“The flu pandemic in England killed 70 children in 2009,” The Guardian has reported. The newspaper says that “most of those who died had pre-existing health problems but one in five were healthy before they caught the virus”.
The news story was based on a report that examined all of England’s swine flu deaths in children under 18 during the 2009 pandemic. The research found that there was a higher risk of dying from the influenza A H1N1 strain of flu among certain groups of children, such as those with pre-existing conditions and those of Pakistani or Bangladeshi backgrounds. However, the reasons behind this ethnic bias were not determined.
This report has illustrated that there may be children who are more at risk of dying from certain flu strains, a phenomenon that will require further research. Also, this research was carried out in England where the overall proportion of children who died during the pandemic was low, at a rate of six per million people. The researchers have now called for an analysis of global data on childhood mortality to help us further understand and prevent childhood deaths from seasonal and pandemic flu.
Where did the story come from?
The study was carried out by researchers from the peer-reviewed medical journal The Lancet.
This research was covered fairly by The Guardian and The Daily Telegraph. Both papers discuss the implications for vaccination programmes and for the early use of antiviral treatments.
What kind of research was this?
This was an observational, population-based study that aimed to analyse child deaths related to pandemic influenza A H1N1 (swine flu) in England in order to inform clinical and public health policies relating to seasonal and pandemic flu.
The researchers said that the overall death rate from seasonal flu is low, and that it predominantly affects people above 65 years old. However, the recent swine flu pandemic affected children disproportionately and, despite global reports of the complications associated with the pandemic influenza A H1N1 virus, they are not aware of a detailed analysis focusing on the effects that it had on children.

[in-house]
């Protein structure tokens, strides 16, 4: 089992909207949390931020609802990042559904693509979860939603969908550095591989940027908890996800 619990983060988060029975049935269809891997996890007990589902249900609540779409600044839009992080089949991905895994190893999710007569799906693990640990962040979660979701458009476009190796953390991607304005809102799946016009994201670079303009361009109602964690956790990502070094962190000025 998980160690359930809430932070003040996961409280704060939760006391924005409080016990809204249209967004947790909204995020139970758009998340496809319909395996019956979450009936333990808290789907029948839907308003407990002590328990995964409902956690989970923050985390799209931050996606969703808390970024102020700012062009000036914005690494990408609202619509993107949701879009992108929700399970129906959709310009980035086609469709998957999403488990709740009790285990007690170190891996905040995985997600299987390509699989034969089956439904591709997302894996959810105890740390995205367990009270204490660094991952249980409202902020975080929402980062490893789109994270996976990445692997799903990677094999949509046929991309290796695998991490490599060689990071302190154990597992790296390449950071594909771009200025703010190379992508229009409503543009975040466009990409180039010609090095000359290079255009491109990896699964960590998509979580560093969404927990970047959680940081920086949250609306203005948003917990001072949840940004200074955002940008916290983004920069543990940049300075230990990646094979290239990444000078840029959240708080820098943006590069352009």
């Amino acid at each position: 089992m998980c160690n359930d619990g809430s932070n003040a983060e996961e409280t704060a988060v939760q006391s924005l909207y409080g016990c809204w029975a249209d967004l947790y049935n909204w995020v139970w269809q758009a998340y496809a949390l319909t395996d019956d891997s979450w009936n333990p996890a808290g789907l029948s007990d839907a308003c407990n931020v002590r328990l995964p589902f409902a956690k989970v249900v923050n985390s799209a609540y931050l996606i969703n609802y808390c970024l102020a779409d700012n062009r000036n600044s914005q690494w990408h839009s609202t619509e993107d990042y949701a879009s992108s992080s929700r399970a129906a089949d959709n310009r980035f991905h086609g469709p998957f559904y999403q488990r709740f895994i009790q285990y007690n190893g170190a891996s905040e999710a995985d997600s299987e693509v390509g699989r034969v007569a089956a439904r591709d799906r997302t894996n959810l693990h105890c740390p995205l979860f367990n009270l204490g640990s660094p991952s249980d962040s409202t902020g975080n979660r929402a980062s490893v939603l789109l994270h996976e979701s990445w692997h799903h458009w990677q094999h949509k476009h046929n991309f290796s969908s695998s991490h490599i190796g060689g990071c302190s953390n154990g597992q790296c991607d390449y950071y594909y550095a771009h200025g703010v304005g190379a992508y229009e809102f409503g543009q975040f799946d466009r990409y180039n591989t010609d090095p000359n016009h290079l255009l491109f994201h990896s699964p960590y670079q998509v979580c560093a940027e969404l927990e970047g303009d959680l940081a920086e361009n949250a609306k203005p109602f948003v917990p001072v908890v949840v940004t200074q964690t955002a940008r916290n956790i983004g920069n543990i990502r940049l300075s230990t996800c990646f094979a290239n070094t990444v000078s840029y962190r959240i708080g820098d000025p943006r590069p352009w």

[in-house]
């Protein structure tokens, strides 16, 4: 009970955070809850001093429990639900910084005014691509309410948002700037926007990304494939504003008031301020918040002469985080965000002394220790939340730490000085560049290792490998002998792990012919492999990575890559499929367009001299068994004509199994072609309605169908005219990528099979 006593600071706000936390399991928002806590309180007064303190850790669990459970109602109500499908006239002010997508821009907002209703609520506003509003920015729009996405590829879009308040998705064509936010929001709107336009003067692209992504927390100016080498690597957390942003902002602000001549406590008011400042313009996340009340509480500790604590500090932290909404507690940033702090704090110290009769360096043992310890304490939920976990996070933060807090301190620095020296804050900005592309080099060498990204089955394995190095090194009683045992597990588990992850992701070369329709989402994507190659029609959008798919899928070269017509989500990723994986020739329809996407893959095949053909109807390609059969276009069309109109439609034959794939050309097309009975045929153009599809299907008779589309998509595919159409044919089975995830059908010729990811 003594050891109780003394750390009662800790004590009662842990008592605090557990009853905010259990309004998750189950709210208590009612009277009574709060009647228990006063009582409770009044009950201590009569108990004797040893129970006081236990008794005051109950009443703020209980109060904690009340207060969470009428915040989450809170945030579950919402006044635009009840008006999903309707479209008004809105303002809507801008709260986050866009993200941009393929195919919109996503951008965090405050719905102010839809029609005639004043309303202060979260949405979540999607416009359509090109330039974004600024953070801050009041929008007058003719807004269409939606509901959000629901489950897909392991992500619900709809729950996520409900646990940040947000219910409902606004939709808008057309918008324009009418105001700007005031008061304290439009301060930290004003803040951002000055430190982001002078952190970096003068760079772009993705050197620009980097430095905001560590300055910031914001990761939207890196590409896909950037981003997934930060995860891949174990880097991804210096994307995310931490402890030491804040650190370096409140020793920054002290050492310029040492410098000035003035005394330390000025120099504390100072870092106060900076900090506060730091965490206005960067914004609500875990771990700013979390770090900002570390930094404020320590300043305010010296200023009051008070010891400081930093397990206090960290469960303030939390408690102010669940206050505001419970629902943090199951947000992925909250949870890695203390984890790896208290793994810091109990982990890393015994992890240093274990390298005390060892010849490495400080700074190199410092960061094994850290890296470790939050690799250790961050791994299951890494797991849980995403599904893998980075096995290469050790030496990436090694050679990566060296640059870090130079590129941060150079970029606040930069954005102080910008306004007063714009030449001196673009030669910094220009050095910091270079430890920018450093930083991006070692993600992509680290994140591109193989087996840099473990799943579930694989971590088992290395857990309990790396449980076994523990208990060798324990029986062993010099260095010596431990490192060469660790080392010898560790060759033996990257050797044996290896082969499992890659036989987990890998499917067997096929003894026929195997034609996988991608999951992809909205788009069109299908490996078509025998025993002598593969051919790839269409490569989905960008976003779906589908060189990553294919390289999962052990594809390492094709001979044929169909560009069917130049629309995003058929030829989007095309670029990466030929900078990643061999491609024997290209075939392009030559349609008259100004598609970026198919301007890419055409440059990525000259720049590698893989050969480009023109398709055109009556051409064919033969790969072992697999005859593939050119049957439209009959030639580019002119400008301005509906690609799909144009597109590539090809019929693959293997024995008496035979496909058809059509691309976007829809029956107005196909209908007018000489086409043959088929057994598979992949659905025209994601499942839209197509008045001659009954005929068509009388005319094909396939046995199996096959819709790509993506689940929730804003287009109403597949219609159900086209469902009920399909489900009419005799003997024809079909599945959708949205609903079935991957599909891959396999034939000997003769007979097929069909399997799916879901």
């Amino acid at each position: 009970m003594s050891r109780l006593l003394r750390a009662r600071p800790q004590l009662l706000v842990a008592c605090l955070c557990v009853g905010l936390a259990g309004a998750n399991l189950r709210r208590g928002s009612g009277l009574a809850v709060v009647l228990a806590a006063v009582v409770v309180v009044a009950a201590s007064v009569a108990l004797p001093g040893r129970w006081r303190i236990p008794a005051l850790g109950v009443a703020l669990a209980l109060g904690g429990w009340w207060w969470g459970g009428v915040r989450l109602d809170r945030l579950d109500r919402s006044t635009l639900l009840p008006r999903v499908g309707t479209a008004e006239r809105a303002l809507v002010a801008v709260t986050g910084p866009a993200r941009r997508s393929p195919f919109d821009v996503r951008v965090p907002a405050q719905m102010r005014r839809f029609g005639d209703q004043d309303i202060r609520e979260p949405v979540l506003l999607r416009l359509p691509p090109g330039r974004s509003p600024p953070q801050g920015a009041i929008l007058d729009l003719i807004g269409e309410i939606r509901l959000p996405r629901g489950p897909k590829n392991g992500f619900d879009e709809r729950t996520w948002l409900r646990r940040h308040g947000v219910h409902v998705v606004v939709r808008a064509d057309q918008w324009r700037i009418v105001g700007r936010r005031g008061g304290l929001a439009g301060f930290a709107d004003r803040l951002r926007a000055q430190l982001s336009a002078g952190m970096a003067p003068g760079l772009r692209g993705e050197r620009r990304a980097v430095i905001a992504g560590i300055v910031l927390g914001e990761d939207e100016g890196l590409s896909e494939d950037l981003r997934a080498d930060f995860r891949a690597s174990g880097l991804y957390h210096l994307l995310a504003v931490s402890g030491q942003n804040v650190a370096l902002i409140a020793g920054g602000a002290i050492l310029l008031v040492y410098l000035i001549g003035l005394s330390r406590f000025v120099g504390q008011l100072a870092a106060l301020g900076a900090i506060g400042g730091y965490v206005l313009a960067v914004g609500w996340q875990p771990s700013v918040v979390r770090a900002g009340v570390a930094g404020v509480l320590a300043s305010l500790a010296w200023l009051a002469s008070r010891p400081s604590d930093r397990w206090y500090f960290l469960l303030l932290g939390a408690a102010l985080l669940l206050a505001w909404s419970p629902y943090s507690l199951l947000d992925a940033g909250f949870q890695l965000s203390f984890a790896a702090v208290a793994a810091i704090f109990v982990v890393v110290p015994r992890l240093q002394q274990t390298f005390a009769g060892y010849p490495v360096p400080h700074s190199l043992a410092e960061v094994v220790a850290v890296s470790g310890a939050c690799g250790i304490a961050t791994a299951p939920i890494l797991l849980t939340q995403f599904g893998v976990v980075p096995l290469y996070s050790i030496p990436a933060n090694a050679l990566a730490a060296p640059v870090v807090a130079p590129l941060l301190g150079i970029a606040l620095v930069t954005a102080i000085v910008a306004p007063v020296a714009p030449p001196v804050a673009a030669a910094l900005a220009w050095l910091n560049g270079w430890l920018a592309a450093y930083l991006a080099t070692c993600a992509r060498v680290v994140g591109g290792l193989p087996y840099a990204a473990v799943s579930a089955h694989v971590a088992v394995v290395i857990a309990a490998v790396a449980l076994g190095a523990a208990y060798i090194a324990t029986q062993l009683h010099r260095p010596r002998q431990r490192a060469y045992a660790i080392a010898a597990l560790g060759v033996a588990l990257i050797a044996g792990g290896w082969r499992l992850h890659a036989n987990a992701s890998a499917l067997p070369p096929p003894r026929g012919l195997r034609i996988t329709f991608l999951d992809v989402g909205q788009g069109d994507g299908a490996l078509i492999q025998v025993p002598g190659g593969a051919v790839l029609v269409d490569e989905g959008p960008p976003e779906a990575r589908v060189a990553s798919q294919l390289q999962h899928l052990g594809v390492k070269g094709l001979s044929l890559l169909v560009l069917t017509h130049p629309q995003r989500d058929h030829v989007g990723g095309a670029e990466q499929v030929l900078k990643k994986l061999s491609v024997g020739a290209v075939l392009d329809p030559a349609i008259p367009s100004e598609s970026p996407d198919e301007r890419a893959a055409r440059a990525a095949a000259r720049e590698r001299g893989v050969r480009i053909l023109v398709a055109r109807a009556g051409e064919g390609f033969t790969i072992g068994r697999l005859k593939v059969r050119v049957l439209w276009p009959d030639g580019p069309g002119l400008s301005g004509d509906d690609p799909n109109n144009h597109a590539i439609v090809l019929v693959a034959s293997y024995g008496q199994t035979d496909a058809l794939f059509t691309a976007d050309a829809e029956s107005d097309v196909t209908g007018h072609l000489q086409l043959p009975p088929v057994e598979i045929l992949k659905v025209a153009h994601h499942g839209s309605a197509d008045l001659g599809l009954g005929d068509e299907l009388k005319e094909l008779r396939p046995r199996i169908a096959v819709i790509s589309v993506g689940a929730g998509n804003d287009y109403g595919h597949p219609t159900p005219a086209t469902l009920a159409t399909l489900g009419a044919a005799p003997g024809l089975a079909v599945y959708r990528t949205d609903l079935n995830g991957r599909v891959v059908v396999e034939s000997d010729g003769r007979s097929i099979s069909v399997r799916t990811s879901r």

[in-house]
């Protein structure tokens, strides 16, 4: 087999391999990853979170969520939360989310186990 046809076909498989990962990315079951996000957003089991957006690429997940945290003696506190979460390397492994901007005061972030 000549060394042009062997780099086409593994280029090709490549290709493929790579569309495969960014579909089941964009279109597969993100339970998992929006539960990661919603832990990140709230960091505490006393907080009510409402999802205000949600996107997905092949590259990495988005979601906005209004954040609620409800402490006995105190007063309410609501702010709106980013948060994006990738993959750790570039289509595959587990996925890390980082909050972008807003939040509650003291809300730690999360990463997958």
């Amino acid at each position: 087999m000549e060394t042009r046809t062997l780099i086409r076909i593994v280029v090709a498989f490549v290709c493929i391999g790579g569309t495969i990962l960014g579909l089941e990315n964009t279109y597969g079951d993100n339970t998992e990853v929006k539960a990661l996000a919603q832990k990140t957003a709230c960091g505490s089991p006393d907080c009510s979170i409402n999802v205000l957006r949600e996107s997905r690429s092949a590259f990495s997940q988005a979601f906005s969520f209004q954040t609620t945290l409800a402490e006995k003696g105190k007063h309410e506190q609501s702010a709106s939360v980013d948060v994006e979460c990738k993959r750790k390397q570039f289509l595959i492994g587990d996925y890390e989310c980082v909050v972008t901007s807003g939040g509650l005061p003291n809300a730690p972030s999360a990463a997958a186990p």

What did the research involve?
During the flu pandemic, reporting systems were established so that all suspected and confirmed deaths from pandemic influenza A H1N1 in England could be recorded. Further deaths were identified through cross-checking of records held by the Regional Directors of Public Health and by the Health Protection Agency’s influenza reference centres.
All cases of death where the influenza A H1N1 virus was suspected were assessed by a member of the Chief Medical Officer’s clinical team. A death was related to influenza A H1N1 if there was laboratory evidence of infection with this virus or if H1N1 infection was recorded on the death certificate.
From the records, the researchers identified all deaths in children under 18 years old. A paediatrician from the Chief Medical Officer’s team interviewed the child’s doctor about pre-existing disorders and medical history of the child, their symptoms and the clinical course of their flu. The researchers also collected demographic information about the child.
What were the basic results?
A total of 70 child deaths related to pandemic influenza A H1N1 occurred in England between June 2009 and March 2010. All of these cases were confirmed by laboratory testing. This corresponds to a rate of six per million of the population.
There were a similar number of boys (31) and girls (39) who had died. Deaths were reported in children aged between 3 months and 17 years, with an average (median) age at death of 7 years.
Six of the children who died were Bangladeshi or British Bangladeshi. This corresponds to a rate of 47 deaths per million of the Bangladeshi population in the UK. There were also 11 deaths in Pakistani or British Pakistani children, which corresponds to a rate of 36 per million of the population, plus 37 deaths in white British children (4 per million of the white population). There were no differences in pre-existing health conditions between the children from these three ethnic groups.
Analysis of the 70 deaths also show that:
- 25 deaths (64%) were in children with severe pre-existing disorders